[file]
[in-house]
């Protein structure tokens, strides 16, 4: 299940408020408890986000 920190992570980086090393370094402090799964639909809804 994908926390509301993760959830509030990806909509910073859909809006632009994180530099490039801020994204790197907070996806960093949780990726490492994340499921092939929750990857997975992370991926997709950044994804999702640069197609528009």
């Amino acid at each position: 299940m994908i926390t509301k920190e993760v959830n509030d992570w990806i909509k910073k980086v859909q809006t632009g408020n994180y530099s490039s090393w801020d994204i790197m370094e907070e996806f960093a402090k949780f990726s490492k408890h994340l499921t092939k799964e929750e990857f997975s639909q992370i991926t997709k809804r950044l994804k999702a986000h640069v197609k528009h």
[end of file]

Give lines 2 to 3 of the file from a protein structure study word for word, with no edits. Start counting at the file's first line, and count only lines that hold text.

């Protein structure tokens, strides 16, 4: 299940408020408890986000 920190992570980086090393370094402090799964639909809804 994908926390509301993760959830509030990806909509910073859909809006632009994180530099490039801020994204790197907070996806960093949780990726490492994340499921092939929750990857997975992370991926997709950044994804999702640069197609528009």
């Amino acid at each position: 299940m994908i926390t509301k920190e993760v959830n509030d992570w990806i909509k910073k980086v859909q809006t632009g408020n994180y530099s490039s090393w801020d994204i790197m370094e907070e996806f960093a402090k949780f990726s490492k408890h994340l499921t092939k799964e929750e990857f997975s639909q992370i991926t997709k809804r950044l994804k999702a986000h640069v197609k528009h």